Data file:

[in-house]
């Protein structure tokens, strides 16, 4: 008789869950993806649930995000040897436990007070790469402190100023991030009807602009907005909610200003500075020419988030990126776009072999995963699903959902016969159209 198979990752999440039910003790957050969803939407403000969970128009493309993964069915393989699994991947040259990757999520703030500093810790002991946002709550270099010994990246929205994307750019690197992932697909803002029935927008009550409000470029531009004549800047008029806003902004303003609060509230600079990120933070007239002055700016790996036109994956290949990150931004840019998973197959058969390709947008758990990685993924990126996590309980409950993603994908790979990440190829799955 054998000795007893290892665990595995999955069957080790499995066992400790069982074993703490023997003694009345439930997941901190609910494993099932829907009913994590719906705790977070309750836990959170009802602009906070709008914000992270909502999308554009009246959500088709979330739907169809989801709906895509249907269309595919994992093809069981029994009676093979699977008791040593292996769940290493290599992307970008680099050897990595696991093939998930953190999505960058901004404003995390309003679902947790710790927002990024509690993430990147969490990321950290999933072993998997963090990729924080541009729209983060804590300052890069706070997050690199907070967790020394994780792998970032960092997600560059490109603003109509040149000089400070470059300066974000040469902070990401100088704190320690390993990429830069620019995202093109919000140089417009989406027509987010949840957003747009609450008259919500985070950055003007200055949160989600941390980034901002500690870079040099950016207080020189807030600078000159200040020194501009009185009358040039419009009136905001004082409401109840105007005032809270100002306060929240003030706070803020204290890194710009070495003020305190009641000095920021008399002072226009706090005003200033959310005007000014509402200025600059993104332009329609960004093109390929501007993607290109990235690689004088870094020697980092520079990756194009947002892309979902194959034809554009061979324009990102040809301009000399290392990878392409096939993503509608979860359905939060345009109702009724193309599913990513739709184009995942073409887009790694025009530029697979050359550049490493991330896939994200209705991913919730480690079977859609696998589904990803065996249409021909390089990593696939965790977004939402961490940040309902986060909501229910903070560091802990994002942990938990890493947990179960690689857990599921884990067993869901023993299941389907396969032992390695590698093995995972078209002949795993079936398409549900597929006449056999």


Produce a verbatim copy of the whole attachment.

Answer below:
[in-house]
């Protein structure tokens, strides 16, 4: 008789869950993806649930995000040897436990007070790469402190100023991030009807602009907005909610200003500075020419988030990126776009072999995963699903959902016969159209 198979990752999440039910003790957050969803939407403000969970128009493309993964069915393989699994991947040259990757999520703030500093810790002991946002709550270099010994990246929205994307750019690197992932697909803002029935927008009550409000470029531009004549800047008029806003902004303003609060509230600079990120933070007239002055700016790996036109994956290949990150931004840019998973197959058969390709947008758990990685993924990126996590309980409950993603994908790979990440190829799955 054998000795007893290892665990595995999955069957080790499995066992400790069982074993703490023997003694009345439930997941901190609910494993099932829907009913994590719906705790977070309750836990959170009802602009906070709008914000992270909502999308554009009246959500088709979330739907169809989801709906895509249907269309595919994992093809069981029994009676093979699977008791040593292996769940290493290599992307970008680099050897990595696991093939998930953190999505960058901004404003995390309003679902947790710790927002990024509690993430990147969490990321950290999933072993998997963090990729924080541009729209983060804590300052890069706070997050690199907070967790020394994780792998970032960092997600560059490109603003109509040149000089400070470059300066974000040469902070990401100088704190320690390993990429830069620019995202093109919000140089417009989406027509987010949840957003747009609450008259919500985070950055003007200055949160989600941390980034901002500690870079040099950016207080020189807030600078000159200040020194501009009185009358040039419009009136905001004082409401109840105007005032809270100002306060929240003030706070803020204290890194710009070495003020305190009641000095920021008399002072226009706090005003200033959310005007000014509402200025600059993104332009329609960004093109390929501007993607290109990235690689004088870094020697980092520079990756194009947002892309979902194959034809554009061979324009990102040809301009000399290392990878392409096939993503509608979860359905939060345009109702009724193309599913990513739709184009995942073409887009790694025009530029697979050359550049490493991330896939994200209705991913919730480690079977859609696998589904990803065996249409021909390089990593696939965790977004939402961490940040309902986060909501229910903070560091802990994002942990938990890493947990179960690689857990599921884990067993869901023993299941389907396969032992390695590698093995995972078209002949795993079936398409549900597929006449056999």